Nowadays, norms have changed; we pour water only onto surfaces or receptacles that have a drainage system, not directly onto the floor to be absorbed (see Chazon Ish, Bava Basra 14:13). We therefore expect an upstairs neighbor to ensure that his water is not leaking into his neighbor's house. Furthermore, when someone uses a lot of water, as is the practice nowadays, we expect him to repair a faulty pipe (see Rema 155:4 and Aruch Hashulchan 6).

  1. Since the generally accepted practice in shared-living structures is that the owner of a faulty pipe is responsible for fixing it (unless it is a shared pipe, in which case the cost is split between all the residents), the residents are considered to have agreed at the outset that the upstairs neighbor would fix the pipe if it broke. Even if they do not have an official contract stating as such, they agreed to live in the structure according to local custom.

In summation, although your neighbor was correct that Halachah would ostensibly exempt him from paying for the repairs, in reality he is responsible for the repair to the leaky pipe.

Can I Lend Out My Credit Card to Earn Points according to Torah Law? By Yehuda Shurpin

There are indeed potential halachic issues with borrowing or lending a credit card since it is forbidden to charge interest from your fellow Jew.

To help clarify things, let's give a simple and common scenario: You went shopping with a friend, who either left her wallet at home or is a bit cash-strapped at the moment. Being a good friend, you offer to let her use your credit card, figuring that it will be a win-win for both of you. Your friend gets to make her purchase and you get to rack up some points on your credit card toward a well-deserved vacation.


Before you reach for your wallet, the following must be clarified. According to halachah, when you let someone use your credit card, you are borrowing the money from the credit card issuer and in turn lending the money to your friend. In other words, there are really two transactions taking place, one between you and the bank, and another between you and your friend.1

Now, according to Jewish law, although a Jew is permitted to borrow money and pay interest (ribit) on a loan from a non-Jew, a Jew is forbidden to be party to any transaction that involves charging another Jew interest.2

Practically, this means that if your friend is cash-strapped and plans on paying you back in installments, compensating you for any interest or late fees3 you may incur, even if your friend is more than happy and willing, she is not allowed to pay even a penny more than the original charge. This applies even if it is arranged that she pay the money directly to your credit card issuer.4

The above is not meant to discourage you from lending money to one in need. On the contrary, lending money to someone in need is considered a very special mitzvah and one of the greatest forms of charity.5 However, when giving your credit card to use, you need to be very aware that you are actually lending your own personal money, not the bank's.

Therefore, if your friend isn't able to pay you back the full amount by the due date, you either need to take upon yourself to pay any interest or late fees that are incurred with your own money, or just pay off the full amount on the credit card bill from your own personal money, and your friend will pay you back the loan amount over time.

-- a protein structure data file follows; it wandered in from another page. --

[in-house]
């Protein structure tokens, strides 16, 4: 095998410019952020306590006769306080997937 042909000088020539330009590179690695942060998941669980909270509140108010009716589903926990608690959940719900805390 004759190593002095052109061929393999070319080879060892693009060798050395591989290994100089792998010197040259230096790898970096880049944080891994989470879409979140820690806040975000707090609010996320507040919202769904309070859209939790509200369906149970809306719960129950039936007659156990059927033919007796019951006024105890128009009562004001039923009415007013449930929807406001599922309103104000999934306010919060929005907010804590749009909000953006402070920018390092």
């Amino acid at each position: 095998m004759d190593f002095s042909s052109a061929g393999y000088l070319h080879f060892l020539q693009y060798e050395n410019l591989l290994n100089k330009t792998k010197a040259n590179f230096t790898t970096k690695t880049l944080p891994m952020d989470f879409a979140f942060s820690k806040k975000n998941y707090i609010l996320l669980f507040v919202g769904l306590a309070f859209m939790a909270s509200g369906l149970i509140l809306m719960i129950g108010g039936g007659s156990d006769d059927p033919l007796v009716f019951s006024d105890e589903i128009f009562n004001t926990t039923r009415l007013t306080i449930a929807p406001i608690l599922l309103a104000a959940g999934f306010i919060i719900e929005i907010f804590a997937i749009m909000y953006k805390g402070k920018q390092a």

Points, Miles and Cash Back

We can now turn to the original question about points, miles or cash back off someone else's use of your credit card.

As we explained, there are essentially two transactions taking place. When the bank or credit card issuer gives you a "reward" for using their card, it is a gift from them, not your friend, and therefore permitted. This is akin to the rule that one person may reward another person to lend a third person money (provided that the borrower didn't direct the gift-giver to do so).6

It should be stressed, however, that just because something may be halachically permissible, does not necessarily mean that it is financially wise or legal to do so. Lending one's credit card just to earn points is usually a bad idea, and people may lose thousands of dollars when the borrower is unable to pay them back in a timely manner.

At the same time, giving an interest-free loan (in an above-board and responsible manner) is one of the greatest mitzvahs. The Torah associates being careful about the mitzvah of ribit (interest) with G‑d's taking the Jews of Egypt.7 The mystics tell us that when we are careful with the mitzvah of ribit and give interest-free loans, G‑d becomes a partner in our endeavors, ensuring that they be successful and full of blessings, and we merit that he takes us out of our "personal Egypt" and ultimately out of this final exile.8 May it be speedily in our days!

Footnotes 1.

See Shulchan Aruch, Yoreh De'ah 168:17.


See Exodus 22:24; Leviticus 25:35–38; Deuteronomy 23:20.


It should be noted that there are certain situations that one is permitted to charge a one-time late penalty. This, however, applies to debts that were incurred due to purchases or rentals, not actual monetary loans. See Shulchan Aruch Harav, Yoreh Deiah, Laws of Interest, 47.


Shulchan Aruch, Yoreh De'ah 160:13.


Mishneh Torah, Laws of Gifts to the Poor 10:7.


See Shulchan Aruch, Yoreh De'ah 160:13.


See for example Leviticus 25:37-38


See Likkutei Sichot, vol. 3, p. 1011.

By Yehuda Shurpin

See you tomorrow-bli neder

Love Yehuda Lave

Rabbi Yehuda Lave